That “Good Clean” Shot?

One September afternoon while I was hiking back down a trail I had been maintaining for the U.S. Forest Service, I ran into my former high school P.E. teacher and track coach, whom I hadn’t seen in years. He asked me, somewhat frantically, if I’d sighted a wounded deer in the area. He said he’d shot and hit a buck with his black powder rifle and (of course) didn’t have time to re-charge his muzzle-loader before the deer got away. 

One of the rationalizations hunters have for the “humaneness” of their legalized-cruelty-to-animals is that they always kill their quarry on the first shot. Funny, how they all say that when I’ve seen plenty of wounded deer over the years. Clearly, someone’s not ‘fessing up. Maybe it’s not as easy to kill an animal on the first shot as they’d like to have people believe… 

This rationale is similar to the logic used by Peggy Good, one of Ted Bundy’s many defense lawyers, during the sentencing phase of his trial in Florida, after he was found guilty of first degree murder in the clubbing deaths of two University of Tallahassee co-eds and the critical wounding of three others. 

She hoped to spare him the death penalty with the reasoning that, “One of the factors of the definition (of heinous crimes worthy of capital punishment) is whether the victim suffered, whether there was torture to the victims. I believe you recall the testimony of Dr. Wood where he states explicitly that both these women were rendered unconscious by a blow to the head…They didn’t even know what was happening to them. It was not heinous, atrocious, or cruel because of the fact that they were not aware of impending death, they did not suffer, and there was no element of torture involved whatsoever as to the victims who died.” (She didn’t happen to mention the other three victims who lived, only to suffer physically and emotionally for the rest of their lives from their injuries.)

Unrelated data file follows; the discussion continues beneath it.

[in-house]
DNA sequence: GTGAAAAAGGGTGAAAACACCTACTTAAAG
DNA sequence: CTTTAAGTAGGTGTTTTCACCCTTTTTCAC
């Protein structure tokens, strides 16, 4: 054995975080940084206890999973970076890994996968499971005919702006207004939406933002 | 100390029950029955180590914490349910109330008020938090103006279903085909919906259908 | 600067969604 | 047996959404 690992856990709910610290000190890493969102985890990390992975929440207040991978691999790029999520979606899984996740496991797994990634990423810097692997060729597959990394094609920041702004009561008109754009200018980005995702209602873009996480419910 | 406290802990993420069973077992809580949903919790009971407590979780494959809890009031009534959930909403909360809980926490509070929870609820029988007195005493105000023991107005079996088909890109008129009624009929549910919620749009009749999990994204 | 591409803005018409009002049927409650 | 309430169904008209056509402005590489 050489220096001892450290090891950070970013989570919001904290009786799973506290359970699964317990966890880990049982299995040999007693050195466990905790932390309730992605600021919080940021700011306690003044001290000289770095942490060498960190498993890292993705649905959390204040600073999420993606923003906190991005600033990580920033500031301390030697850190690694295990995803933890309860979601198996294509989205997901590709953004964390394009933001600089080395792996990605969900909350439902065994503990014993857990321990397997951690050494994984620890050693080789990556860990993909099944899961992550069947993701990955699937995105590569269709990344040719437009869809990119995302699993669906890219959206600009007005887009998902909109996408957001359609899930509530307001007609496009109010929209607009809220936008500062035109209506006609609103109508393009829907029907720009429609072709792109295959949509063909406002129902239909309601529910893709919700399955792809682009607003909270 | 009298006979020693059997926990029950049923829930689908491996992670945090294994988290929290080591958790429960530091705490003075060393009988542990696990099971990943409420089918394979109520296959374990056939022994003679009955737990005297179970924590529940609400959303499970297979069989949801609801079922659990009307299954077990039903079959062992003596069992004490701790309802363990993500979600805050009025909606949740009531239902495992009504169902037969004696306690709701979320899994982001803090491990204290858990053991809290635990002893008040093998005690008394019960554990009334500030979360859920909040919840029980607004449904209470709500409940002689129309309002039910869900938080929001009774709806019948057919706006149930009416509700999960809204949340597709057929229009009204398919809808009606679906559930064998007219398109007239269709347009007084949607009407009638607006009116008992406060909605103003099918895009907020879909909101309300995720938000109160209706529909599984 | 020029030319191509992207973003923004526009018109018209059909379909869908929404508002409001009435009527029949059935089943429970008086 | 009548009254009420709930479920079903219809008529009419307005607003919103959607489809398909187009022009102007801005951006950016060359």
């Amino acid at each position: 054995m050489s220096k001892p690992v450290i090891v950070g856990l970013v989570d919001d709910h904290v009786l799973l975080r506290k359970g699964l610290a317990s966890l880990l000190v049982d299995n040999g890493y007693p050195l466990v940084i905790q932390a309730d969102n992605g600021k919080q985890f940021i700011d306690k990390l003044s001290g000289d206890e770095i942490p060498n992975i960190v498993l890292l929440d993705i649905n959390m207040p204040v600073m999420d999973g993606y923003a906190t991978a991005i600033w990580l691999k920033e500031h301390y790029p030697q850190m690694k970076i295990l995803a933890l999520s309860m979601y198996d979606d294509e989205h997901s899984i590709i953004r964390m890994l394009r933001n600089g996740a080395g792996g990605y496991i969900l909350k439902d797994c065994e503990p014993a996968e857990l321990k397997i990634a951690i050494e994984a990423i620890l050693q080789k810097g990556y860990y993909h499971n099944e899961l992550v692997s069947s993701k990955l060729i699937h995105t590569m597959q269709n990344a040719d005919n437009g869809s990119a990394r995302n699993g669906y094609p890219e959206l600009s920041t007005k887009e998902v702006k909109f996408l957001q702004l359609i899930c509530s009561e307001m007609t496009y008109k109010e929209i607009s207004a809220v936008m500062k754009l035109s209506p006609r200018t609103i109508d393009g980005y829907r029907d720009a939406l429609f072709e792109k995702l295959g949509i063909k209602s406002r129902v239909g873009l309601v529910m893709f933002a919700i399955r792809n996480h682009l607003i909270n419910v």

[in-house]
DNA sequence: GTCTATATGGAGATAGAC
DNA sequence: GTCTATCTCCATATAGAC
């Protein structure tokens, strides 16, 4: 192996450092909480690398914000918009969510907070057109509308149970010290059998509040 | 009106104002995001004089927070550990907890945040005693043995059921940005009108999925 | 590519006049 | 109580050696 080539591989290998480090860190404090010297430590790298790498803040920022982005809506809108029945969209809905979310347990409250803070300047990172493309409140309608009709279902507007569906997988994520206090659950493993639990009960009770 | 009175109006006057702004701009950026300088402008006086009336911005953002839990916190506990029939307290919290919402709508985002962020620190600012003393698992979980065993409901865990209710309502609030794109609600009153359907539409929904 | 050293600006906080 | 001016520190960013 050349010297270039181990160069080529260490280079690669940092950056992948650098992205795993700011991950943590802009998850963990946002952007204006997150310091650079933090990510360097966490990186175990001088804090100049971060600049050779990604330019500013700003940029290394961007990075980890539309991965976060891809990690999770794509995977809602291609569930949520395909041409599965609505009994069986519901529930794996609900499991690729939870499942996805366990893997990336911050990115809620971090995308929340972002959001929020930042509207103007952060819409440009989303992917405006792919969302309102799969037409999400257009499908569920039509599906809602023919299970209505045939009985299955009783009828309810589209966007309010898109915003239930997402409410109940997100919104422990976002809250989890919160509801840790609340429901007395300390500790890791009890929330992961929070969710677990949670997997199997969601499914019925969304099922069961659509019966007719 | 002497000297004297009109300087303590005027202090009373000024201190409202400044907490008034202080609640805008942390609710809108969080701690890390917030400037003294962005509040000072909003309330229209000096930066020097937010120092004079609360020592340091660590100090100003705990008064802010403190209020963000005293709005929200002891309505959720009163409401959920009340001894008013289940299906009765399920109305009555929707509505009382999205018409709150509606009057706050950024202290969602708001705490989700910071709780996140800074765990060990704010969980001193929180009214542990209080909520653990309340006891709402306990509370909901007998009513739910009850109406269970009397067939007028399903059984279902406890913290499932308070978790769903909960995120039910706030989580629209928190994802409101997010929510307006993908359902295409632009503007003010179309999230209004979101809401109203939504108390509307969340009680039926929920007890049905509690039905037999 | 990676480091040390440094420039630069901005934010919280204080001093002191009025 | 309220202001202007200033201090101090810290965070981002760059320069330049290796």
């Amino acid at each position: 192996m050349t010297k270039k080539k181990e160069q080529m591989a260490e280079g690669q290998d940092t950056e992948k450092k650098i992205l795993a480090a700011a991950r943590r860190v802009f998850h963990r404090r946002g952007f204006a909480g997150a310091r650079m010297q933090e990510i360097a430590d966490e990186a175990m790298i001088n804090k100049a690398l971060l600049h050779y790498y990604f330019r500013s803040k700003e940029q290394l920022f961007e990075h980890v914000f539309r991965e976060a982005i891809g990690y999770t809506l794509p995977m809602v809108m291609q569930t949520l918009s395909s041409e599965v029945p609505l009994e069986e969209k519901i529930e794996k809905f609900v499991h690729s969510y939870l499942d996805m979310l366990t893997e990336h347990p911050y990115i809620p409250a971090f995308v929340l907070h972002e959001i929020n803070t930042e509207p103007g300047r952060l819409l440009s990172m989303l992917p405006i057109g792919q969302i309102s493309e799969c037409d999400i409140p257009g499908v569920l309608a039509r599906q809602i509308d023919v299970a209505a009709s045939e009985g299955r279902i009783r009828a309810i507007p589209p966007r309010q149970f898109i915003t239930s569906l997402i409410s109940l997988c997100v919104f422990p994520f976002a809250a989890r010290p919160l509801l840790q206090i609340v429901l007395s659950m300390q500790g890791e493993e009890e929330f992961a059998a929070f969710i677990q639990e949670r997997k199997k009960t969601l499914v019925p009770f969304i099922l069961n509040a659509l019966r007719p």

Good’s argument didn’t wash for the jury who had just sat through five weeks of testimony on the cruelties Bundy had inflicted. They sentenced Ted Bundy to death by electric chair. 

Whether or not hunters actually kill their prey with one “clean” shot, they are robbing an animal of its precious life. 

Do they deserve the same sentence Bundy got for his crimes? Well, the jury’s still out on that… 

The day after my chance meeting with my former coach, I saw him again in town. He was pleased to tell me he’d gone back in the morning, followed the blood trail and dispatched the wounded deer with a second shot. The “good” news was, at least that deer only had to suffer 12 hours or so for someone’s unnecessary pastime.

Wildlfe Photography by Jim Robertson

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18 thoughts on “That “Good Clean” Shot?

  1. I think that, in everything, intent is important.

    There are hunters who do everything they can to make that “one shot only” kill. They make certain that the rifle they have is extremely accurate and they spend a lot of time and bullets on practicing their own accuracy.

    I have met far too many who don’t even practice shooting, grab their rifle, buy a box of bullets and, god help us all, some beer, and take off to the woods. Their intention is definitely suspect.

    Nothing will be perfect all the time (if you can use such a word in this context); accuracy depends on many variables.

    Any time a human is murdered, the intent is always (or should always) be taken into consideration. This is why it is broken down into degrees: manslaughter, first and second degree murder.

    The jury, judge and the person who made it so, planned and executed the murder of Bundy, a pathetic man whose sad, sick life was molded by several factors. Some think that the electric chair is humane but there have been many instances where it did not work correctly in spite of their “best intentions”.

    Animals in slaughter houses repeatedly are not dead by the one shot nail gun or as in the case of chickens, had their throats slit, when they are then strung up, alive and conscious by a leg or dumped into scalding water. This happens all the time, yet few of the 99% who eat animal products, question the slaughterers’ motives.